A distal balloon (Carotid GuardWire PS; Medtronic, Santa Rosa, CA, USA) with and without proximal balloon protection was used in 9 and 75 cases, respectively. Closed-cell stents (Carotid Wallstent Monorail Endoprosthesis; Boston Scientific Corp., Natick, MA, USA) were used mostly (n = 75, 89.3%), and the open-cell stents (Precise; Cordis Corporation, Miami Lakes, FL, USA) were used for cases of tortuous or calcified lesions (n = 9, 10.7%). After postdilation, routine aspiration of debris was performed. Finally, the balloon protection device was retrieved. After the completion of CAS, heparin was not reversed until its effect disappeared spontaneously. During the procedure, blood pressure, heart rate, and neurological symptoms were closely monitored. Atropine sulfate was prophylactically administered just before predilation in all cases. Patients with periprocedural HD were initially given intravenous fluids. Intravenous vasopressor therapy (e.g., dopamine) was administered in those with persistent hypotension despite intravenous fluids.

Statistical analysis

Continuous variables are reported as the mean ± standard deviation, and comparisons of these variables between the groups were performed using the Mann–Whitney U or Wilcoxon signed-rank tests. Categorical variables are reported as percentages and were compared using Fisher’s exact probability test. Factors predictive in univariate analysis (P < 0.05) were entered into a backward multivariate logistic regression analysis; P < 0.05 was considered statistically significant. The correlation coefficients (r) > 0.5 were considered statistically significant. All statistical analyses were performed with “EZR (Easy R)” software.[18]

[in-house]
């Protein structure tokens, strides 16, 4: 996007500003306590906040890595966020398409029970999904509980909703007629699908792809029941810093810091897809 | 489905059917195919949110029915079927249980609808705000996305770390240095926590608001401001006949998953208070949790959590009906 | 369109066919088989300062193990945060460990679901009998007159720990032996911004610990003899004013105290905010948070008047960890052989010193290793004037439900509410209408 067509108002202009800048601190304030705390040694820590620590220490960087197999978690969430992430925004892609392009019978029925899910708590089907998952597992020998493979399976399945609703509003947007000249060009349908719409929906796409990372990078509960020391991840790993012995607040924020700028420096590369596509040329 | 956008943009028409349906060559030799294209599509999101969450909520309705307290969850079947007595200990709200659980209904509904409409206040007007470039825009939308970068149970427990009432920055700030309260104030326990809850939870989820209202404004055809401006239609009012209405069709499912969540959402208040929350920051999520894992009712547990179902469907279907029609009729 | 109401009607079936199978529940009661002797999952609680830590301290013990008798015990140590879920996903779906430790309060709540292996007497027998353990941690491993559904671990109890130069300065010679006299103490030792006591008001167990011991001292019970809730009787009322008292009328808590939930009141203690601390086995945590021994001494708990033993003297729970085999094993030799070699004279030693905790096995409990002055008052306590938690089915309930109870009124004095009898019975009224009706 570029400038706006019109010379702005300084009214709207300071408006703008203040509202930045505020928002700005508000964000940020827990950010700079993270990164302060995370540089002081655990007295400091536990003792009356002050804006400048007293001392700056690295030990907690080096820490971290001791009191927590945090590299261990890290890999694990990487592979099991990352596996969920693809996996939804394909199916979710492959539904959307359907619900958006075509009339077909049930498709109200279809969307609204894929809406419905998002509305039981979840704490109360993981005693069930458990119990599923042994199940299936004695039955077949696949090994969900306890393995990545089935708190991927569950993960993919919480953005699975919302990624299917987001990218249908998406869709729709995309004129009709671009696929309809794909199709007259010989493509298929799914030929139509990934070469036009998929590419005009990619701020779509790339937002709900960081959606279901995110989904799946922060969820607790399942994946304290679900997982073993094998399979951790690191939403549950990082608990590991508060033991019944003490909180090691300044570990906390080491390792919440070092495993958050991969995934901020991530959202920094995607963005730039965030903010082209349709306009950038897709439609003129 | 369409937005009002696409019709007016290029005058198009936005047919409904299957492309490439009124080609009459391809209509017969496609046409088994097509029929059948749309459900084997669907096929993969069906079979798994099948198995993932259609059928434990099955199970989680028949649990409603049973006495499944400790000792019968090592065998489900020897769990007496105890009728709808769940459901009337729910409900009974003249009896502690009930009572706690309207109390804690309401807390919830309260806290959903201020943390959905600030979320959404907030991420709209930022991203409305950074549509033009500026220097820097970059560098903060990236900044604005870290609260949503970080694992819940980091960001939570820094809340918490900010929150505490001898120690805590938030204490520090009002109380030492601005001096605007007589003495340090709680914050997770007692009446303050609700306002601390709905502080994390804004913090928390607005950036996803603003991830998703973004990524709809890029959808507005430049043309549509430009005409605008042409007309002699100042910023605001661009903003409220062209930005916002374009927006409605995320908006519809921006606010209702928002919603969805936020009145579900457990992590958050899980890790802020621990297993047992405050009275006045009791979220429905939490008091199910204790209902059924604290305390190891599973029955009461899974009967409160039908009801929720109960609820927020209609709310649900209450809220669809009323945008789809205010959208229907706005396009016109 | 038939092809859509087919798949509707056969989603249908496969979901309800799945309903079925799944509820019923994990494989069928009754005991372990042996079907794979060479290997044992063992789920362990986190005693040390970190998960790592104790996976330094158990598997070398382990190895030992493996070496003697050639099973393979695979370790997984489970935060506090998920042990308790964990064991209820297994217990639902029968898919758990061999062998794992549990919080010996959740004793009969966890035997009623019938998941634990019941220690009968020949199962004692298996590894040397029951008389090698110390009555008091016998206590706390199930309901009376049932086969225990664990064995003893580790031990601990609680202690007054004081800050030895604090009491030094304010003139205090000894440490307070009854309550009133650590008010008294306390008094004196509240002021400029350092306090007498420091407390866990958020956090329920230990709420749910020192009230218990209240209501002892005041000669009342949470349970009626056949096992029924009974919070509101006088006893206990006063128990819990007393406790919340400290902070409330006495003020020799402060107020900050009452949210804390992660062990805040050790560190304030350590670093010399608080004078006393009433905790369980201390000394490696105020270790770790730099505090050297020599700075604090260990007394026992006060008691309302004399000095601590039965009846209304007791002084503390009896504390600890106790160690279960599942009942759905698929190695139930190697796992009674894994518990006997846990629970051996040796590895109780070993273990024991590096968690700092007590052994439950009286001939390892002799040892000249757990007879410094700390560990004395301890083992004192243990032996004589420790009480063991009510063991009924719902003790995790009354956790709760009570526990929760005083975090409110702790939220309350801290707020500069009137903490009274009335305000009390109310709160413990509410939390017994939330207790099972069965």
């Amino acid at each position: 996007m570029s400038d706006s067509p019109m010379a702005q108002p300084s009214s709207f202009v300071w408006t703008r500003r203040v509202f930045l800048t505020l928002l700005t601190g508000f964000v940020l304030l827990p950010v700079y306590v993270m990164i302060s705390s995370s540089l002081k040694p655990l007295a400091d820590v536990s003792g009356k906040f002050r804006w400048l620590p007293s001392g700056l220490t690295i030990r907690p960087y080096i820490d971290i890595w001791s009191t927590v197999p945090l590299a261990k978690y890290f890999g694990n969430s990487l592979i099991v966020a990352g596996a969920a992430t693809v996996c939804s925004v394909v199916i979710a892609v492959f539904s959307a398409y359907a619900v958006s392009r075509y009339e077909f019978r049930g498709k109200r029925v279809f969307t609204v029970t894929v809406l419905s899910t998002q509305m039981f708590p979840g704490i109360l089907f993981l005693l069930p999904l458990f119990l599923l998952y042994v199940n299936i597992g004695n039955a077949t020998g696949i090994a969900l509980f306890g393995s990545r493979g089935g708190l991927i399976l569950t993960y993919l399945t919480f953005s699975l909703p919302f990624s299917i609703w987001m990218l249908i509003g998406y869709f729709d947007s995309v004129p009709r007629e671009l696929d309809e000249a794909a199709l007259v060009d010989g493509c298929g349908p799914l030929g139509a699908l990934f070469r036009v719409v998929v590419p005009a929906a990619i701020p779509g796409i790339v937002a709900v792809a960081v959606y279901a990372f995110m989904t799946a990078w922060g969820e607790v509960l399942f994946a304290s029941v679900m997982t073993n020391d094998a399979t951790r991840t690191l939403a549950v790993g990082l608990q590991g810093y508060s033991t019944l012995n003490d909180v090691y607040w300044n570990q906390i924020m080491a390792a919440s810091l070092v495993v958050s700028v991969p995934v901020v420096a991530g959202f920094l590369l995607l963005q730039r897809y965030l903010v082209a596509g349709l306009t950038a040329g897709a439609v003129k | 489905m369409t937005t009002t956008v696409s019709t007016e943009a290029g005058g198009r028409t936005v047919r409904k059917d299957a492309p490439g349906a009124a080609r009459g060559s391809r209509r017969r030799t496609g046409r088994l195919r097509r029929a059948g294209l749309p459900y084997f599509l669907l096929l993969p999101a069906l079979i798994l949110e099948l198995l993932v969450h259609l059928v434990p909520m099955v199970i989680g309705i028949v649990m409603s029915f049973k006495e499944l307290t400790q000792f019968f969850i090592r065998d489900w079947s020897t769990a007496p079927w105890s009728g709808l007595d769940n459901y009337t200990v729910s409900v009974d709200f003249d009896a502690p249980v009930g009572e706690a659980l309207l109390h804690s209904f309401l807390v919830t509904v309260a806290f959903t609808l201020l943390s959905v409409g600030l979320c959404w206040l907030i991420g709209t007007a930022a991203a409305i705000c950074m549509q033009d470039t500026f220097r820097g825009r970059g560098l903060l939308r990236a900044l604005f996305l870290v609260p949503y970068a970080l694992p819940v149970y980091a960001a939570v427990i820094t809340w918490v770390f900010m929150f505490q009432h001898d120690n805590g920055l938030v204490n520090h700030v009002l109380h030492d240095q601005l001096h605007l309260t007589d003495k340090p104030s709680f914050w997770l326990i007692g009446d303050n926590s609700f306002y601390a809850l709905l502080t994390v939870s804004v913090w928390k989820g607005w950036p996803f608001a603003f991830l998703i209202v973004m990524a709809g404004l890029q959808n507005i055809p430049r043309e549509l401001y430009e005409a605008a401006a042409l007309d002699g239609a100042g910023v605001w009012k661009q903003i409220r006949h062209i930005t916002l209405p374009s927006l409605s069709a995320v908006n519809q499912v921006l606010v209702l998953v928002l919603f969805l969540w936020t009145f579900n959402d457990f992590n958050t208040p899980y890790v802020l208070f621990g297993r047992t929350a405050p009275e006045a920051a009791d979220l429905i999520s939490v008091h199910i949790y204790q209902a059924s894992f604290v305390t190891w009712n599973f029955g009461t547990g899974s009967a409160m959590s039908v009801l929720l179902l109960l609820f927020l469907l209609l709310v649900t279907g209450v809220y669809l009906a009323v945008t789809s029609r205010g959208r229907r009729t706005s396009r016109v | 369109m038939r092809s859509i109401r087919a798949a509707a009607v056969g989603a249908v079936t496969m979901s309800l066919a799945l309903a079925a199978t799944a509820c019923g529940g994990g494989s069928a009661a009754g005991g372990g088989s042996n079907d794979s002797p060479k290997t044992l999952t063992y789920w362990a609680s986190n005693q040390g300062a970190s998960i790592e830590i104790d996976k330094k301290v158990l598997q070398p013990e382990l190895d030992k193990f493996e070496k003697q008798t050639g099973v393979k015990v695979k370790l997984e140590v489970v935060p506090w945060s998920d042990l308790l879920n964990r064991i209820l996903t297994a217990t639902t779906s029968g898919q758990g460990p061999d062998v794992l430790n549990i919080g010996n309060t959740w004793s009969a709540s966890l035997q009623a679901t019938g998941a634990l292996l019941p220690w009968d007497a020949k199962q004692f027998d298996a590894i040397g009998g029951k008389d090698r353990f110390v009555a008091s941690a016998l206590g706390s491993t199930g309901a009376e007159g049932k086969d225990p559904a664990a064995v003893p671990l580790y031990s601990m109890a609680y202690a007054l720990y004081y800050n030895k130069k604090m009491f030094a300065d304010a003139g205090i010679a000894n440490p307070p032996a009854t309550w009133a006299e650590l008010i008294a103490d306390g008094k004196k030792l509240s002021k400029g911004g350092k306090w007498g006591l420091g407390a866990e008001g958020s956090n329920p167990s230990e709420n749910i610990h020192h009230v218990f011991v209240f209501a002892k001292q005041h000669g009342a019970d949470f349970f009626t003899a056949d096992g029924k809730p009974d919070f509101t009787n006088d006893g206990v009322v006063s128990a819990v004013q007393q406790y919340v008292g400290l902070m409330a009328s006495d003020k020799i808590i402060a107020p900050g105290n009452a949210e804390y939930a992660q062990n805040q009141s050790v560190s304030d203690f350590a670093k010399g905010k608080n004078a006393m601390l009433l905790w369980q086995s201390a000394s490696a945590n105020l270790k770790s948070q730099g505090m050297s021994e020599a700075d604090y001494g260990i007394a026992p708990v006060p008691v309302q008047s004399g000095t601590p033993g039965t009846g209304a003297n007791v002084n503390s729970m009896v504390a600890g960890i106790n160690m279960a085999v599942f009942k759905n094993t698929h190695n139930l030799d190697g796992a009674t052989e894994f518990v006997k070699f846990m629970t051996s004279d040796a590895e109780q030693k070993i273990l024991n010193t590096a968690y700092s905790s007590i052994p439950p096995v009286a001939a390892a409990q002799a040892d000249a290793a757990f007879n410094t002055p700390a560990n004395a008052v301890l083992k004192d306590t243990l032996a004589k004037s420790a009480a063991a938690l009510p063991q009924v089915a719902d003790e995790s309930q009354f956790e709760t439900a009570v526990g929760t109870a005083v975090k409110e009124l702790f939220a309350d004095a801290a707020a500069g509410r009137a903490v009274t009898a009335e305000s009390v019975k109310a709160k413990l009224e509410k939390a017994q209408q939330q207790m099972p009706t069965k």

Of the 84 patients studied, balloon-protected CAS was successfully completed in all the cases with no manifestations of neurologic symptoms, and intraprocedural angiography revealed no evidence of distal embolization in the intracranial circulation. Overall, new MIs as revealed on postprocedural DWIs were observed in 37 patients (44.0%). Among them, 14 (37.8%) patients had accompanied MIs in the contralateral cerebral hemisphere as well. The average number of MIs on DWI was 3.0 (range, 1–7). Most of all the new MIs were small round spots located in the watershed zone. No adverse events, such as major or minor stroke, myocardial infarction, or death, were noted in the periprocedural period.